Let’s talk about (writing) strong female characters
Female characters is something I’ve been thinking about a lot recently, as I have a whole bunch of female characters in the novel I’m writing for class and also because I saw several articles about it online.
I don’t know if all these articles I’ve been seeing on female characters lately are triggering each other (they do tend to do that, after all), or if I’ve just been paying more attention to it, but it’s uncanny how many articles there suddenly are. Here’s one of them, probably the best of the ones I read.
Now, it’s unfortunate that this is something we still have to talk about, but that doesn’t change that it is still necessary. We can argue about the impractical clothing choices of female heroines in comic books and video games and we probably still won’t get anywhere. We can argue all day about what makes a fictional character strong (or even what makes a real person strong) and we still won’t get anywhere. There are too many opinions and too many angles to look from. However, I still think it’s important to talk about these things. When, several decades ago, women, people of colour and people outside the heterosexual norm started discourse to break out of their marginalisation, it was called “breaking the silence” in literary terms. So let’s continue to break the silence, because this war is certainly not over.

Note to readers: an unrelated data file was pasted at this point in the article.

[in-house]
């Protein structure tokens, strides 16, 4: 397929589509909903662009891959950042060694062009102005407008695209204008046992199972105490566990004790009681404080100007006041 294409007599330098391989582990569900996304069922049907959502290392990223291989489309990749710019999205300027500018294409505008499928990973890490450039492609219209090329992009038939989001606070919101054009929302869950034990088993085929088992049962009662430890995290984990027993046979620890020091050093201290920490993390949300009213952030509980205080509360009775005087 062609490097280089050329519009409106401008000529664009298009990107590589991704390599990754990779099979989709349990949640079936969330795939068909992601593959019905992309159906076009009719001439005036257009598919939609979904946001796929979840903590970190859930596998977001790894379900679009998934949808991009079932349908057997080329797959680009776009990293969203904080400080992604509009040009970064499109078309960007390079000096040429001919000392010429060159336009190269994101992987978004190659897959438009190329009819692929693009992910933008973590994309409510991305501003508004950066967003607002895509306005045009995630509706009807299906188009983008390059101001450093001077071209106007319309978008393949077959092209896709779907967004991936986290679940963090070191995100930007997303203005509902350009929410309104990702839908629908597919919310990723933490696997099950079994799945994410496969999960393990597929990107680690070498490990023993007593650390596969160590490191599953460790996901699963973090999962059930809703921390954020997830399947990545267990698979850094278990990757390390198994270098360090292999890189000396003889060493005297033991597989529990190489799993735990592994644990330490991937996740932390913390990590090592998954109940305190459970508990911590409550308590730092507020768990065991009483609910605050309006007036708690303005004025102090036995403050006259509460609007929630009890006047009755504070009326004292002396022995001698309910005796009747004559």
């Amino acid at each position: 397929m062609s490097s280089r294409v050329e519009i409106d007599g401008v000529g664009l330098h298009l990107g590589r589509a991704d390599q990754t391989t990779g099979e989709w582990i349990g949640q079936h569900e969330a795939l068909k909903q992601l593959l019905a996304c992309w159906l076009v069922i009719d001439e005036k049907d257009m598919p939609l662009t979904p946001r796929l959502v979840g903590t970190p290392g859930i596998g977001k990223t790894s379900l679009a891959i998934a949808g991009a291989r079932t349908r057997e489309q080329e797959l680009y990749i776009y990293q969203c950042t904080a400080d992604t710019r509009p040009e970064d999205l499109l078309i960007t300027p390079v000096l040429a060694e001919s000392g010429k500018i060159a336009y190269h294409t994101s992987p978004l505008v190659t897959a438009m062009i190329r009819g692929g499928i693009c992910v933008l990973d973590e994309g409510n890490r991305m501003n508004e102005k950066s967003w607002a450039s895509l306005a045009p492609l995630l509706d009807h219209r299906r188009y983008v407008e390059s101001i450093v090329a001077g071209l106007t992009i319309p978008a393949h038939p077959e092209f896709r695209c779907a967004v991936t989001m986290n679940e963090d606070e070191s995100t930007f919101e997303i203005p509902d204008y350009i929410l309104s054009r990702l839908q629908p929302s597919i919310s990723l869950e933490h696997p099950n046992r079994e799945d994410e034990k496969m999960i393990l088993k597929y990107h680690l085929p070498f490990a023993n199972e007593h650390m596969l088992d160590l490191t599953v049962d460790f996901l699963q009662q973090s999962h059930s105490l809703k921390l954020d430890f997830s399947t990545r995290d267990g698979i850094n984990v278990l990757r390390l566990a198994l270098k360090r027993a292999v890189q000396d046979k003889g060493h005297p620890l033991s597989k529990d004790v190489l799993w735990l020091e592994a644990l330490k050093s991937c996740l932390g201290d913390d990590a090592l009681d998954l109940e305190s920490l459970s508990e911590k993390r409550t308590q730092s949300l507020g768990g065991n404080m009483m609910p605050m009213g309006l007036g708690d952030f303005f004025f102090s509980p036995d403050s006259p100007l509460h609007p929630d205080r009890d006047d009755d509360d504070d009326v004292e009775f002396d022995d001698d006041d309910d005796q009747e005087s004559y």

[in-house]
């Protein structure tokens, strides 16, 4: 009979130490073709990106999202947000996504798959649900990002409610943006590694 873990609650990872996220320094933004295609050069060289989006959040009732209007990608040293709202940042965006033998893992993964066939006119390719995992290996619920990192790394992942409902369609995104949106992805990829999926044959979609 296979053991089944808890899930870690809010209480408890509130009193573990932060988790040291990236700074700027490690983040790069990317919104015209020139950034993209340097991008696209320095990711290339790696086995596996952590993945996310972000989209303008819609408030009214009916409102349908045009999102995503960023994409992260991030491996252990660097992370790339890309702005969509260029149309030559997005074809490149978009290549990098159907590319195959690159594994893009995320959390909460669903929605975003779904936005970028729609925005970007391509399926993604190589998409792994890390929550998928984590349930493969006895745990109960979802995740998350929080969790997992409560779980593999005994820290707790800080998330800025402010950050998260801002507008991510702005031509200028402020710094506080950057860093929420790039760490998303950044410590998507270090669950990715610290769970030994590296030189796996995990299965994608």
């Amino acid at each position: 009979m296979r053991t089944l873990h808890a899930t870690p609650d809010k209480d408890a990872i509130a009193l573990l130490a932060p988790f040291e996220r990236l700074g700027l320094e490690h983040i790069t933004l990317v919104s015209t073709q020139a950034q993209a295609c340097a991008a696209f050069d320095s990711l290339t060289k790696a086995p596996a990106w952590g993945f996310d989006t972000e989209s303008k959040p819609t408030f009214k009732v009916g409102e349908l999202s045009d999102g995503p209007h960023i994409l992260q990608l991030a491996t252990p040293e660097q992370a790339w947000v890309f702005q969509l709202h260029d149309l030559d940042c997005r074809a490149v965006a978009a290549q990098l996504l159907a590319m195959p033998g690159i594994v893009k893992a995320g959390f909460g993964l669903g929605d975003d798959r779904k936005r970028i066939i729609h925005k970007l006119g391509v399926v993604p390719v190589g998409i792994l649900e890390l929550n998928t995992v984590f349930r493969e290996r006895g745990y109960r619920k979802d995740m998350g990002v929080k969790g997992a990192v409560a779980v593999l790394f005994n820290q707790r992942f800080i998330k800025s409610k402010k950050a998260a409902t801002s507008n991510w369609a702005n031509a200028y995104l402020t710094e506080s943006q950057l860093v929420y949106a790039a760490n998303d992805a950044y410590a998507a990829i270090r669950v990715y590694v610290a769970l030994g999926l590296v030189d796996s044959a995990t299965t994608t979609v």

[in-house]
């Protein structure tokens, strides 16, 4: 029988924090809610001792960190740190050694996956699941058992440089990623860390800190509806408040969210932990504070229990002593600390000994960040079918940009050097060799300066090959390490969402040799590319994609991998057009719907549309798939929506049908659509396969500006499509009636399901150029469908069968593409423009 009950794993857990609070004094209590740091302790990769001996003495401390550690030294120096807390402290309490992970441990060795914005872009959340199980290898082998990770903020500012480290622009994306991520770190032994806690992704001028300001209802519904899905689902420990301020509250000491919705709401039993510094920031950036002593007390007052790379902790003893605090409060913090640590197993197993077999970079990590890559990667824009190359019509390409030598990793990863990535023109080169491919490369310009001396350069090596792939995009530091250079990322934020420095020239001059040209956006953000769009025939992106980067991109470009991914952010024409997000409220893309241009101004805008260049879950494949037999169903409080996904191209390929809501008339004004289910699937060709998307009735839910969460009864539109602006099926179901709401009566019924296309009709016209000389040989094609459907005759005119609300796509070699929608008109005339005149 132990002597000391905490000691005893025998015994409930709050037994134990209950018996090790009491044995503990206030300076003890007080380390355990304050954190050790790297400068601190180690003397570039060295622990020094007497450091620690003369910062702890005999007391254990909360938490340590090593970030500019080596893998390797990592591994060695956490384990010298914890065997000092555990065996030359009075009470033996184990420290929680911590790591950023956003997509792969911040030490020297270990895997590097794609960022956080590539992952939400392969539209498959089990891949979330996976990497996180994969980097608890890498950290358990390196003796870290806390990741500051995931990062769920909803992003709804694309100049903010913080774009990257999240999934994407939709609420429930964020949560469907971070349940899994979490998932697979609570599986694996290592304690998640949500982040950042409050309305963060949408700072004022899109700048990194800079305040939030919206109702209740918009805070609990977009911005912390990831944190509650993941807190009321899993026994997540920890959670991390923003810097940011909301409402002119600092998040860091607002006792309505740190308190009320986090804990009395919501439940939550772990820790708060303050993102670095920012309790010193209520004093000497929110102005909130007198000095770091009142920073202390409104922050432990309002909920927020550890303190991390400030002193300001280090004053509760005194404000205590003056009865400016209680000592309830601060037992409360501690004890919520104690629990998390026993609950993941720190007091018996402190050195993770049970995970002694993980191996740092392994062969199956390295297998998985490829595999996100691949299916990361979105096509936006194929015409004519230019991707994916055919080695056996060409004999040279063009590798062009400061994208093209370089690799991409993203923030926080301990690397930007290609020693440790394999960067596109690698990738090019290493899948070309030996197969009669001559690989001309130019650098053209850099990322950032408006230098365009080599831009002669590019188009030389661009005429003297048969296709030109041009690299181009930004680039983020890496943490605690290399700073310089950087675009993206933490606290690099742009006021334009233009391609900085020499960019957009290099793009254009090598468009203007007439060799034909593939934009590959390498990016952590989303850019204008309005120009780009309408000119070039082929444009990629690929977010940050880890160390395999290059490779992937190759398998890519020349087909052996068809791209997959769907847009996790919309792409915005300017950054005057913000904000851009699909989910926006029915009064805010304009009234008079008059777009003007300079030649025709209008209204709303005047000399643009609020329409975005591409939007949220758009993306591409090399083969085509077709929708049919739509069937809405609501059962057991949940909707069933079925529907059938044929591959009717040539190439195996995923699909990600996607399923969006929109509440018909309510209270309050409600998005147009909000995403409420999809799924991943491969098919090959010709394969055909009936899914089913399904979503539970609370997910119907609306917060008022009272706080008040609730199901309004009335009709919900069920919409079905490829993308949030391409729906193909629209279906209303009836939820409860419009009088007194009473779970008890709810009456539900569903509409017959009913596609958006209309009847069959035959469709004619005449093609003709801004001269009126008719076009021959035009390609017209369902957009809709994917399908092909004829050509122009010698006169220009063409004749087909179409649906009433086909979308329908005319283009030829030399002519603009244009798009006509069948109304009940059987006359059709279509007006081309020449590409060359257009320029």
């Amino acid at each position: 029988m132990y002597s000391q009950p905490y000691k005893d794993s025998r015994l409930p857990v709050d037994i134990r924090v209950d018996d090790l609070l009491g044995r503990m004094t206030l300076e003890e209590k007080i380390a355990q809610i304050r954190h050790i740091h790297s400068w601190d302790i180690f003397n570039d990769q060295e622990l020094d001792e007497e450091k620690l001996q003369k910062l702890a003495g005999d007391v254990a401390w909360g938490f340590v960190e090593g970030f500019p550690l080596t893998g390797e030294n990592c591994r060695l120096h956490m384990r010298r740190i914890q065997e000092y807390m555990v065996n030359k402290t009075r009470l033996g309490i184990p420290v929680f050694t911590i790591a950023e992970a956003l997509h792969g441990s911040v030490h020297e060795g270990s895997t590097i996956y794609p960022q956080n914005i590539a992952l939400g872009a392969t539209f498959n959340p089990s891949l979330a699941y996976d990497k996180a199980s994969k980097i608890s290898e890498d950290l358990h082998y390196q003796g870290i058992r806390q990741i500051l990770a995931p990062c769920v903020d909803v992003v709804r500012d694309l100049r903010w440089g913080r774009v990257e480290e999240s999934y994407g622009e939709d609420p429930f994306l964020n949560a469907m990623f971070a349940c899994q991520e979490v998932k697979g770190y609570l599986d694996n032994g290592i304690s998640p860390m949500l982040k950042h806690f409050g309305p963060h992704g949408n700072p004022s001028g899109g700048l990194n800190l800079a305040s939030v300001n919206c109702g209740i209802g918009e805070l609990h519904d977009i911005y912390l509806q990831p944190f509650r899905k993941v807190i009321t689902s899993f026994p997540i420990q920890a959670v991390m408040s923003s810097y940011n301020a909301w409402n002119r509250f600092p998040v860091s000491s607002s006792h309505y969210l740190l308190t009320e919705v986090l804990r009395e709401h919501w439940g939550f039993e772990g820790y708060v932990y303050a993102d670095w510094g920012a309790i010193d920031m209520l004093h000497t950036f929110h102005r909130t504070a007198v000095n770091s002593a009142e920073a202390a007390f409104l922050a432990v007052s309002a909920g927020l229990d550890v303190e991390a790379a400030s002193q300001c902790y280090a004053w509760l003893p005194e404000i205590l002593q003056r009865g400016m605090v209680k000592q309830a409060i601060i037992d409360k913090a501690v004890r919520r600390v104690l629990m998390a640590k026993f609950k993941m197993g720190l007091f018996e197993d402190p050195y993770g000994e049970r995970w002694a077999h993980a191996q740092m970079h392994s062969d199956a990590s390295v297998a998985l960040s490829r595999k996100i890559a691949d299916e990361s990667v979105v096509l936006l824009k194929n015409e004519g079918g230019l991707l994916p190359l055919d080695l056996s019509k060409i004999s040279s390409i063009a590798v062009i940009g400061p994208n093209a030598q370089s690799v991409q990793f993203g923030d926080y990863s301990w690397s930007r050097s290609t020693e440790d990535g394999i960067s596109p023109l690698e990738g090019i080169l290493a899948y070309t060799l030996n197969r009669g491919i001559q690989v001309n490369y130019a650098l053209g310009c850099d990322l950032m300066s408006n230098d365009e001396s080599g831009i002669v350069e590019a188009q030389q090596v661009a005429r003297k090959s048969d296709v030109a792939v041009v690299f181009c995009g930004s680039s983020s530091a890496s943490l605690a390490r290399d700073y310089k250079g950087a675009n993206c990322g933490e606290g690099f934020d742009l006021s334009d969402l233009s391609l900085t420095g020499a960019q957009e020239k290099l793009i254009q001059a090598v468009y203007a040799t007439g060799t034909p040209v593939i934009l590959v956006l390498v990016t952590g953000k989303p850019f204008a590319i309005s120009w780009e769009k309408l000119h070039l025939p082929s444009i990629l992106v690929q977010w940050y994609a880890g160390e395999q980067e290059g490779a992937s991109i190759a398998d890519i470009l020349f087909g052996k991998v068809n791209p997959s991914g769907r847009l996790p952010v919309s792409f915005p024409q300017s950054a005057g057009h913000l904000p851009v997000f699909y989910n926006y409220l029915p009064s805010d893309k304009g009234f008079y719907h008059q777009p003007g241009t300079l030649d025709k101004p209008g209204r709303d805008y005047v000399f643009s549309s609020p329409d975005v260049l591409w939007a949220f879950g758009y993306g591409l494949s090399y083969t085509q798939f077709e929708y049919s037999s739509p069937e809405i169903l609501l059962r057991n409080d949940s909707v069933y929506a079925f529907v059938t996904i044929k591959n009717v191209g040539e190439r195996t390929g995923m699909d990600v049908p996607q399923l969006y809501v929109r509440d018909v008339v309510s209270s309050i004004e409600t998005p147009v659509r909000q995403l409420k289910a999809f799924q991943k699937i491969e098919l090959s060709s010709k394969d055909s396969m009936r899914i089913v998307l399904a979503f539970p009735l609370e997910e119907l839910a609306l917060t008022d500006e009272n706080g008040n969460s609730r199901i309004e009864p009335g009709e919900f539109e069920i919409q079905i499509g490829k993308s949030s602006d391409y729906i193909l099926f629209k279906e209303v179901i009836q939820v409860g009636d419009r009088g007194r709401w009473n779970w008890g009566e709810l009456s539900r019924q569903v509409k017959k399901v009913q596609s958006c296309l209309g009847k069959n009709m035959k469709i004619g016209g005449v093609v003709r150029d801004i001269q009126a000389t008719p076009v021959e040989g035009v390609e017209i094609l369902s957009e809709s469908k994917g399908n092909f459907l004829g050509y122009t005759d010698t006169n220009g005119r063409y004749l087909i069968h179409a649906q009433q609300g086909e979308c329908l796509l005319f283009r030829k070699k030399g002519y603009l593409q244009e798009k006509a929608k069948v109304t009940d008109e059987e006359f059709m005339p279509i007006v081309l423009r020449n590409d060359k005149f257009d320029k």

So, as I said, I’ve been thinking about female characters a lot lately, because of the novel I’m writing for class. For this story I have two women in the spotlight. Actually, women are definitely in the majority in this story. This is not a combination I have ever written before and obviously this led to me overthinking everything. I’ve always been obsessed with writing boy/girl platonic friendships in my stories, probably because fiction’s idea that a male and a female cannot be just friends is one of the things that annoy me most in this world. This time round I decided to explore the friendship between two women.
Obviously I want these two women to be strong, admirable characters. What makes this complicated to write, for me, is not trying to decide what makes a person strong. The complication is that my main character has been traumatised and this is something that can easily make people see you as weak. People will tell those with psychological problems to “snap out of it”, while the issue actually runs much deeper than that. The woman with psychological problems has a long history of being marginalised in fiction. She becomes just “the neurotic wife”, who keeps to her room and occasionally tries to burn or poison her husband. She seldom has agency and almost never a character of her own. She is defined by her problem and not characterised properly. She doesn’t have a voice to speak for herself.
I want to write in against this tradition with this story. I want to demonstrate that my traumatised character is not weak and I want to show her fighting her problem. I had to sit down and think how I would characterise her and how she and her friend would gradually grow to realise her strength.
Then I realised that it wasn’t about what makes her, as a woman, strong. Trauma can affect anyone. There are people who are more susceptible to it, but it can really hit anyone. Statistically, it affects more women than men, but this might be inaccurate because the statistics can only include those who get reported and/or go for treatment.